My pottery creations on and off the wheel.


Polystyrene, chicken wire and concrete sculpture

I just couldn’t wait for the workshop coming up in a couple of weeks to give this a try!

So here is my test run of the process, well my process at least, am still looking forward to the workshop where we will learn how to do it properly and about coating the finished piece using oxides I think. I will need to make another sculpture for that one.

For this one I am already imagining where it will live in the garden and which plants to surround it in. Before I started this one I made a small marquette so that I could experiment with how to position both halves of the sculpture, just because I thought it might be a bit dull as a single piece figure, this was fun in itself and got my imagination going. There are a few positions I really liked and assuming the pieces aren’t too heavy to lift it may end up being a bit of an evolving sculpture depending on my mood!


Made a clay sculpture, cut it in half and played around with it and some paper drawings. This one I really like but plan to do it in clay so I can get better detail.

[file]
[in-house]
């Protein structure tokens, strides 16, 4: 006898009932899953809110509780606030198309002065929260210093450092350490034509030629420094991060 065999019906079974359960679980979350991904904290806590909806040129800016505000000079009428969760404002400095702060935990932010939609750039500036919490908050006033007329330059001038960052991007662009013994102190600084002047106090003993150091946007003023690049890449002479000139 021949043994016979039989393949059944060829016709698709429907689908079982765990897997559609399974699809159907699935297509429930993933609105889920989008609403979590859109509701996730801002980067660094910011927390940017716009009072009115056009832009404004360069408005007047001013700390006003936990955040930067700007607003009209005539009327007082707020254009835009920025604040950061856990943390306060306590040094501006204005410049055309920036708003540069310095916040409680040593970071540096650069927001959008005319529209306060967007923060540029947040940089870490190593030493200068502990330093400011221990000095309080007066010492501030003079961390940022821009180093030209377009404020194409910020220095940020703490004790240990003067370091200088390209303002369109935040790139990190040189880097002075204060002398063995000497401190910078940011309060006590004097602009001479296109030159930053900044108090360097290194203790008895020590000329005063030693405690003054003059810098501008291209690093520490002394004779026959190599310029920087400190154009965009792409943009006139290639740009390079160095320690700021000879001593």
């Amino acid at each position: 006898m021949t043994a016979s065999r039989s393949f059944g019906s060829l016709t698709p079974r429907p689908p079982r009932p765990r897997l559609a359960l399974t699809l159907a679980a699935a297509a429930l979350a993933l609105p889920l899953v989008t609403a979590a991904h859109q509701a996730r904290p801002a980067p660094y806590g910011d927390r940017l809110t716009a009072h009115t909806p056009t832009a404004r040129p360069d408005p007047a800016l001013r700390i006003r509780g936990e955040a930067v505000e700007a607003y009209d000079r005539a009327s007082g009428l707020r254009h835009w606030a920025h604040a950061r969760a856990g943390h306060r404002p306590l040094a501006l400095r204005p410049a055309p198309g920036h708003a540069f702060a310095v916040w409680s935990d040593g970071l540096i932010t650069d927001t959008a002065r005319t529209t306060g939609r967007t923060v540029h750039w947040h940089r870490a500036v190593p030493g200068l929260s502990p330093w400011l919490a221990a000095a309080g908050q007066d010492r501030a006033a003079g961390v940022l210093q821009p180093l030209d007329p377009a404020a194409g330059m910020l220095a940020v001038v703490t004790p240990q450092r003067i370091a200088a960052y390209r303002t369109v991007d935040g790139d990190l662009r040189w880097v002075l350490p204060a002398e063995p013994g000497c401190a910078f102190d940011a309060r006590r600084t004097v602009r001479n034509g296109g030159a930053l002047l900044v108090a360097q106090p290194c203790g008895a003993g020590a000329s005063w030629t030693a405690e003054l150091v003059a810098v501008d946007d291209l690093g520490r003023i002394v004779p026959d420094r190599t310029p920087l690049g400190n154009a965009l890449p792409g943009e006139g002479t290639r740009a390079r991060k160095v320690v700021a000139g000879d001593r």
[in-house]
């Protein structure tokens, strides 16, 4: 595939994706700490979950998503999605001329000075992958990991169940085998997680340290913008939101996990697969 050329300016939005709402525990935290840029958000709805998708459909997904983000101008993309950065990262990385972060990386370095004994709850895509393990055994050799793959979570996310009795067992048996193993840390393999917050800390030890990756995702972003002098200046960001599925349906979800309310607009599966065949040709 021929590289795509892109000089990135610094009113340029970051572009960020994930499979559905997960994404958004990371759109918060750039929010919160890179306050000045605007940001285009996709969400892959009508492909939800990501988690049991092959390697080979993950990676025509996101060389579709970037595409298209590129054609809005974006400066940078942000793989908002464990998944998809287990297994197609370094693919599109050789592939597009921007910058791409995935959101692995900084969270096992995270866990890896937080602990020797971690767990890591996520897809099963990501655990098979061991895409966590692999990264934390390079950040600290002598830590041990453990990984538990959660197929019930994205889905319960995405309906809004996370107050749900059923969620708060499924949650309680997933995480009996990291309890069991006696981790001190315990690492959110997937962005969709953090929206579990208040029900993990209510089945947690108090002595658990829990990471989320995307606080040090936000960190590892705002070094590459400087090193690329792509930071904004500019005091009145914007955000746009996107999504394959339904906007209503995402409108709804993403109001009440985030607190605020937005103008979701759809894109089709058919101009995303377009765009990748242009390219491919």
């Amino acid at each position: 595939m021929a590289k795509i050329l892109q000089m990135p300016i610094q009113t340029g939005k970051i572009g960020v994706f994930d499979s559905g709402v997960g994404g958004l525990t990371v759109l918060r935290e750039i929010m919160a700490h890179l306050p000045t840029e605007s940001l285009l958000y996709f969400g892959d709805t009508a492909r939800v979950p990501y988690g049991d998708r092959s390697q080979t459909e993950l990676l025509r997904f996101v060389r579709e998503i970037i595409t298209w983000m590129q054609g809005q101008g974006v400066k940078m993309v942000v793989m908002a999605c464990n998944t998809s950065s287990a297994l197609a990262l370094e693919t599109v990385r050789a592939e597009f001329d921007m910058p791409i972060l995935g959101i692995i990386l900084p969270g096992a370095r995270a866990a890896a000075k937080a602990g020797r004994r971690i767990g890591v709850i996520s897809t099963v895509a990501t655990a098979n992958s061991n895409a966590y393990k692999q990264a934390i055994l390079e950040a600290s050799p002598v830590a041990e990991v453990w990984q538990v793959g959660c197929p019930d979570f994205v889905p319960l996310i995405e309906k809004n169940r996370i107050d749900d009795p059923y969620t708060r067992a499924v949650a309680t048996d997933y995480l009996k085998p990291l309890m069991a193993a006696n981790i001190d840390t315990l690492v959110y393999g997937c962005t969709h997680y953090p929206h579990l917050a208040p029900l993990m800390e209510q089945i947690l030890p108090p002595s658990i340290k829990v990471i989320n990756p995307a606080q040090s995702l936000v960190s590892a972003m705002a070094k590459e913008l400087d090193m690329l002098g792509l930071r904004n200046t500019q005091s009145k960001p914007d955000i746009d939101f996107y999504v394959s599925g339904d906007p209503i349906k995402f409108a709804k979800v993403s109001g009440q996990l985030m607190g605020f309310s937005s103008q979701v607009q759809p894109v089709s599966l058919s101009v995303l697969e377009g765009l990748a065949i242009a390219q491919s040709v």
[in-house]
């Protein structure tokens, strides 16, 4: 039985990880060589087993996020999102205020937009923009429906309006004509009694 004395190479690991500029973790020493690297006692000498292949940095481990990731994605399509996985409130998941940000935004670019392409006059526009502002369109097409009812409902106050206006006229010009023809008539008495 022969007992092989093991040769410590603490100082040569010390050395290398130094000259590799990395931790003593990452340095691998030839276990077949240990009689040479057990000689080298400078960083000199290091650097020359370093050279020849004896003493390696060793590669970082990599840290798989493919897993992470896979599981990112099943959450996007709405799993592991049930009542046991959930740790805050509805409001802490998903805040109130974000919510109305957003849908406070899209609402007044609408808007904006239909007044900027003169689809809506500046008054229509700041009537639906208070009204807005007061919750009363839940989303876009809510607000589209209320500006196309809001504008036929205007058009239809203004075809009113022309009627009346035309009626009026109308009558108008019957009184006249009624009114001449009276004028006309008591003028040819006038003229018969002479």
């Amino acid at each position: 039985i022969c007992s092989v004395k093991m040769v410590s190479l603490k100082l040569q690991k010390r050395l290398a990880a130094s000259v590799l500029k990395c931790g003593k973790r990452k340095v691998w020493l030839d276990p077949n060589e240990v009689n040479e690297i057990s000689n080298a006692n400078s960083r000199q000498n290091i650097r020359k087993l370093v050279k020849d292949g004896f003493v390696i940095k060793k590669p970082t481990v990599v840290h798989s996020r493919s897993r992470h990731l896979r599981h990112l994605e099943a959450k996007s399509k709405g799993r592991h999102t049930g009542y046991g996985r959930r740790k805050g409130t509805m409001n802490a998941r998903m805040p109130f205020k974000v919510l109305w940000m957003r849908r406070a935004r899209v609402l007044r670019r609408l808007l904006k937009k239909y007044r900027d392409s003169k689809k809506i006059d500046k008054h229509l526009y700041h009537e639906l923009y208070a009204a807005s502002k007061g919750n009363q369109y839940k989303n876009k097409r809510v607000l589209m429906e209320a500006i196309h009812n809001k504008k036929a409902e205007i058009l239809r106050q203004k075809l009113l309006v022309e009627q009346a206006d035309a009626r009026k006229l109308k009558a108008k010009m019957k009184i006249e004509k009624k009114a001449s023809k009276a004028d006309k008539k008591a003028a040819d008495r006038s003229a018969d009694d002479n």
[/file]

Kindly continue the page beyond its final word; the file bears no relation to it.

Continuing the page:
I started with a big pile of polystyrene from packaging and tiny clay sculpture for reference.


Carving with a craft knife, taping and sticking with toothpicks done and it is starting to take form.


Here you can see the difference between the rough coat of cement and how it looks after smoothing.



Roughly cover the shape with chicken wire, secure the ends together using the cut edges, fold where you can to tighten onto form.


Wire cutters a must for the chicken wire, I cut mine into easy to handle sections rather than trying to cover too much in one piece.


Needle nose pliers very handy for tightening the wire onto your form. A time consuming part of the process, Baxter slept right through this step!


I mixed the bag of concrete by hand in small batches to contain the mess and get the right consistency to hold onto the mesh, kitchen gloves and a damp dust mask a must.


The concrete mix I bought had a lot of sand and no chunky bits so made it nice to work with and didn’t go off too fast but was more difficult to get it to adhere to the vertical.


After it starts to firm up a little you can smooth it out with a spatula or palette knife.


Waiting impatiently for it to dry now! Had to insert a large bent nail from calf to thigh and rework the back of the knee, hopefully this extra support will prevent another crack forming as it dries.